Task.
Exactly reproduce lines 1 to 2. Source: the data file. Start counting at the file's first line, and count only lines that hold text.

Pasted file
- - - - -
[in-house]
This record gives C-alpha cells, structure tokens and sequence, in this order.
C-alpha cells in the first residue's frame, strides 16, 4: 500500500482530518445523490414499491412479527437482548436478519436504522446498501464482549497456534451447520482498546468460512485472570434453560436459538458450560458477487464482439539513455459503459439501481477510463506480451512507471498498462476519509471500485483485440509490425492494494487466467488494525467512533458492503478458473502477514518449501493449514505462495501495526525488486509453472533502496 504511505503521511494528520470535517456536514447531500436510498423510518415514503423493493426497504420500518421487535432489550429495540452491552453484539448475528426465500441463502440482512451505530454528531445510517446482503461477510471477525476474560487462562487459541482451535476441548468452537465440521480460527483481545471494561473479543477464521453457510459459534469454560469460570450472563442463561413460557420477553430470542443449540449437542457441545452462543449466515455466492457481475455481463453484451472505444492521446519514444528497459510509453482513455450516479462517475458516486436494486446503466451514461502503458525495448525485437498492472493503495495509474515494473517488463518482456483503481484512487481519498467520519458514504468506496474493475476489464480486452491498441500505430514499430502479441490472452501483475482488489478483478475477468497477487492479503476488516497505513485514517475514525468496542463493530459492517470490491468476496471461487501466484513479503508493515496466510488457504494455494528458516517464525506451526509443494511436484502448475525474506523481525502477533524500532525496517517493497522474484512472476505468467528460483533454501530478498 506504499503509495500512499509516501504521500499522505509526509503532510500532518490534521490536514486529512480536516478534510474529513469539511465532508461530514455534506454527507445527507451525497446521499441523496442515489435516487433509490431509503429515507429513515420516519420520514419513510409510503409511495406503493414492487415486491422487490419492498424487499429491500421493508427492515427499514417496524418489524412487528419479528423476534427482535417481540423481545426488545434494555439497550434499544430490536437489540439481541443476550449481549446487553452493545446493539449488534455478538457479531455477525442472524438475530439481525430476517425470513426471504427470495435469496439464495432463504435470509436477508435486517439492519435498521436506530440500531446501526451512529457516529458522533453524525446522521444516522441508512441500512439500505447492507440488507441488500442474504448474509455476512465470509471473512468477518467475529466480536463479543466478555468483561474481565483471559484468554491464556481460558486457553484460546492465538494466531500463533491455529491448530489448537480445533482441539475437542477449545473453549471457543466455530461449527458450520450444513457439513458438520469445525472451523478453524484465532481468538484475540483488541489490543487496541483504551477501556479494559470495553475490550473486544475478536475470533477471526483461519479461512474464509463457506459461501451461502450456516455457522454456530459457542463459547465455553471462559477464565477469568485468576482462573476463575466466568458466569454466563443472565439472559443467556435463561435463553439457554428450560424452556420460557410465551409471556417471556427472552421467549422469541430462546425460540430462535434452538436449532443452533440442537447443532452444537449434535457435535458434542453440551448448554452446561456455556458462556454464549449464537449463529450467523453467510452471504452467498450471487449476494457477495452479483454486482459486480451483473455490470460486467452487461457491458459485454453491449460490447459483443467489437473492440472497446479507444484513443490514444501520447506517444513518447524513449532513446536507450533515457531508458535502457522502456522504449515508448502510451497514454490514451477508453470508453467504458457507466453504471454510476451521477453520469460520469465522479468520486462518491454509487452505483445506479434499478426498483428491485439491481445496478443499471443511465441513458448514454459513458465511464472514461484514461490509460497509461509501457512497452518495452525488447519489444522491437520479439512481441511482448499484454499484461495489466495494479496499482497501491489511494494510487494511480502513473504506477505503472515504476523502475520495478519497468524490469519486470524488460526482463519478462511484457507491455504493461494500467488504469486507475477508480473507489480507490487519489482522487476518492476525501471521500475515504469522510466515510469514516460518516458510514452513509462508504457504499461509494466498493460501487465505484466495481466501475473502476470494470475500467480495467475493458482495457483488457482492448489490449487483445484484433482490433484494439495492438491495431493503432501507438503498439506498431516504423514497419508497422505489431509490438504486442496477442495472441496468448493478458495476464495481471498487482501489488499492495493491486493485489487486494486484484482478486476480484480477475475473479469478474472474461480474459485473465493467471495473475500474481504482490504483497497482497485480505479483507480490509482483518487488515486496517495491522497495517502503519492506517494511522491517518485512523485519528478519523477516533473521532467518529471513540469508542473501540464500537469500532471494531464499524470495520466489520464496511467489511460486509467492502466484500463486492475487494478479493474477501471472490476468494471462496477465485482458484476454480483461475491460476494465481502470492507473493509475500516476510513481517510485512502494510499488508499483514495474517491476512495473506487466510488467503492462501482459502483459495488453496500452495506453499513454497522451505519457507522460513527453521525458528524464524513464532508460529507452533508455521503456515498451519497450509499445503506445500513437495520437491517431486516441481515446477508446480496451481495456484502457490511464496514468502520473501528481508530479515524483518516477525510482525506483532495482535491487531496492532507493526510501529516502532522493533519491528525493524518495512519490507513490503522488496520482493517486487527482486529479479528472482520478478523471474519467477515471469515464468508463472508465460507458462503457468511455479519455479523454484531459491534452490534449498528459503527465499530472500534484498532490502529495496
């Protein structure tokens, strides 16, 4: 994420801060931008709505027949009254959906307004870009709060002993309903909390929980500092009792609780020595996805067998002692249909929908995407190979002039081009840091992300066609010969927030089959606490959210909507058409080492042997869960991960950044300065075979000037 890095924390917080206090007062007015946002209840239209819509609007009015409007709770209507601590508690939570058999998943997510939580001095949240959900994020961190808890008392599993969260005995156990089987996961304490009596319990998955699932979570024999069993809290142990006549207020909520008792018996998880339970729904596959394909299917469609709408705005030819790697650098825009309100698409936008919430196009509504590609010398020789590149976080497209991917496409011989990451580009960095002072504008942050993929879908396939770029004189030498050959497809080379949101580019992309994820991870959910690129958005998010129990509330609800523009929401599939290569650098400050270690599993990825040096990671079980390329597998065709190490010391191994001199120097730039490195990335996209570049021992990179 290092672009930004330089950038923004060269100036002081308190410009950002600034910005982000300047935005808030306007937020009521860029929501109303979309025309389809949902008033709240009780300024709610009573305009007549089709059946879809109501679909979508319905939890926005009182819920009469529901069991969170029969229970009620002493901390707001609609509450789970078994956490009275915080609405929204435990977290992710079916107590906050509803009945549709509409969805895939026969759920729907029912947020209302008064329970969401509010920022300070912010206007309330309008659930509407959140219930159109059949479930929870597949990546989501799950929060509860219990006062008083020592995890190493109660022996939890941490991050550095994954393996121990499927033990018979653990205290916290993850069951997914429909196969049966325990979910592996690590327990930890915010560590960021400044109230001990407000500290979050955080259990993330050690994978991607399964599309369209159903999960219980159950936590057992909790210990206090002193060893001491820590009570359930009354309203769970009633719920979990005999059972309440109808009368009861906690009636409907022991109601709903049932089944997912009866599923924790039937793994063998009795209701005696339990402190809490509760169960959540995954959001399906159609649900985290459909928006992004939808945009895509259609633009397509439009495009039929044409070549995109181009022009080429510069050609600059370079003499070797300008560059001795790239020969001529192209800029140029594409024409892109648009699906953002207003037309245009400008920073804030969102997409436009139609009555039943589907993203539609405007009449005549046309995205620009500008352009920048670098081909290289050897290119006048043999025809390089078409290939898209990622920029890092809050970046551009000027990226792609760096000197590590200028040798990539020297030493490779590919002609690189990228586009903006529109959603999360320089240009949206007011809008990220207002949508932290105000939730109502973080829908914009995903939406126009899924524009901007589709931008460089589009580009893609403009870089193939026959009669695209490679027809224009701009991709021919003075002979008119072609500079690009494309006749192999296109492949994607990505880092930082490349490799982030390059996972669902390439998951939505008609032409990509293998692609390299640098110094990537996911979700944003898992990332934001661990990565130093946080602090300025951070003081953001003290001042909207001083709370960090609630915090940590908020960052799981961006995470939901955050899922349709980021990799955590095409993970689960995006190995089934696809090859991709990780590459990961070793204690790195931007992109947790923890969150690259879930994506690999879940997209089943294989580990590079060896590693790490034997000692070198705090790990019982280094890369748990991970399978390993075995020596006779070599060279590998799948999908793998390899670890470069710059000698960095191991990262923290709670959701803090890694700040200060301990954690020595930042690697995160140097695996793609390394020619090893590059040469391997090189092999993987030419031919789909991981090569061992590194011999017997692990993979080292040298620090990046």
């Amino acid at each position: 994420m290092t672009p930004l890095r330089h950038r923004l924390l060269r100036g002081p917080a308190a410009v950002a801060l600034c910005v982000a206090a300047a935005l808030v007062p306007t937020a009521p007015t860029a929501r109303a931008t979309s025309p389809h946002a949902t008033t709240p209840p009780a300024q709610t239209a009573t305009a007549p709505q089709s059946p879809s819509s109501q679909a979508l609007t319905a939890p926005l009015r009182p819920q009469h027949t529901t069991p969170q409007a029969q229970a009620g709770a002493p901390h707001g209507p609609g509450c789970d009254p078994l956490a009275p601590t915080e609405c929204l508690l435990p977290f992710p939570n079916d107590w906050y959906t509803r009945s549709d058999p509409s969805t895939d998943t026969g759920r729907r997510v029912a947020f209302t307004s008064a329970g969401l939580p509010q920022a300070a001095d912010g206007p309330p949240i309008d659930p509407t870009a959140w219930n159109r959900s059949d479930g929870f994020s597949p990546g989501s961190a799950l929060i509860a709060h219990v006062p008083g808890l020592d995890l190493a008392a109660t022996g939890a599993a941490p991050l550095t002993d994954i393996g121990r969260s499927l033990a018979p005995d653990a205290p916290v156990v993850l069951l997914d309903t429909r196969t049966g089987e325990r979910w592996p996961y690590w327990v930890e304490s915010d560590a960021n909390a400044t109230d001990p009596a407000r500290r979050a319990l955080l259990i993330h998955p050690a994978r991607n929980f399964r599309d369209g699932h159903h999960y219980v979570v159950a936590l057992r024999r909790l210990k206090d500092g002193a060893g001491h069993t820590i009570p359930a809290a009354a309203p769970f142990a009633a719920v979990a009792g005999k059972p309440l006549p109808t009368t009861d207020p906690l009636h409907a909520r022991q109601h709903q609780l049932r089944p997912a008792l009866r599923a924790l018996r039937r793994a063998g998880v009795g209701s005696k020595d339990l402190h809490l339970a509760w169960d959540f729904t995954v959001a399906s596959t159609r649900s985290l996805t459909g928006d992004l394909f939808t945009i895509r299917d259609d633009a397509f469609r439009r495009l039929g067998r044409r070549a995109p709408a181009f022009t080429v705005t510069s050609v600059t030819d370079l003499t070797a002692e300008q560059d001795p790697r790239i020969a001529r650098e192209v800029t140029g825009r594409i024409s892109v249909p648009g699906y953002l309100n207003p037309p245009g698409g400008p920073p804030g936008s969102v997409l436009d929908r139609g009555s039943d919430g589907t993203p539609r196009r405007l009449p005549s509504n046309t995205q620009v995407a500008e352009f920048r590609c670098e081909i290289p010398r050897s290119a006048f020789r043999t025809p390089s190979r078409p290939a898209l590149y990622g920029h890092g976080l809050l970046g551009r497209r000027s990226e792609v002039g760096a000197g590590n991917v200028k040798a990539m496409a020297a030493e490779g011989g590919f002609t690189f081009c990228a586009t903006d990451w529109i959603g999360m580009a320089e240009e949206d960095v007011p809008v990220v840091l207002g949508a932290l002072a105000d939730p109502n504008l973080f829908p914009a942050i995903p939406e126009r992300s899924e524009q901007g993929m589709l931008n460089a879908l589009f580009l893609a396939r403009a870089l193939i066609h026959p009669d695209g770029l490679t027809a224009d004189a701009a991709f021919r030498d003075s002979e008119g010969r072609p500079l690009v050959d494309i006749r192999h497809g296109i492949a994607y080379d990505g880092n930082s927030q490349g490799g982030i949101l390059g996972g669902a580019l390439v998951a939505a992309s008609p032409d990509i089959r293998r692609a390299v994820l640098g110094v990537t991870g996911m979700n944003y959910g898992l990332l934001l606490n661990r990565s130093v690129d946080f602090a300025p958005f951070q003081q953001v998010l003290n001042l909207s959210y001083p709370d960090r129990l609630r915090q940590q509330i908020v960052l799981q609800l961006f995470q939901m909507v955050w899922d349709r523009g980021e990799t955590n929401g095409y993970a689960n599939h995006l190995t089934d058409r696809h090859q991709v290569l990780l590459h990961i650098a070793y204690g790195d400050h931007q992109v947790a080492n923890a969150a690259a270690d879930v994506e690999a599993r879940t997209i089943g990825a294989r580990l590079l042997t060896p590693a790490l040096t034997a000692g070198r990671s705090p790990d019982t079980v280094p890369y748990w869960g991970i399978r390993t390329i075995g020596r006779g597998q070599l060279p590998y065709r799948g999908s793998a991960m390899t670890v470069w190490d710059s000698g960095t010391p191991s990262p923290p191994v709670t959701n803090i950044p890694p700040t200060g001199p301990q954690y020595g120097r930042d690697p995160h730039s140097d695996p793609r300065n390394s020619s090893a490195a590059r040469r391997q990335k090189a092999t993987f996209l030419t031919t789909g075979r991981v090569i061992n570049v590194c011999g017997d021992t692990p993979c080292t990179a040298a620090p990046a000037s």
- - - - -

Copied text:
[in-house]
This record gives C-alpha cells, structure tokens and sequence, in this order.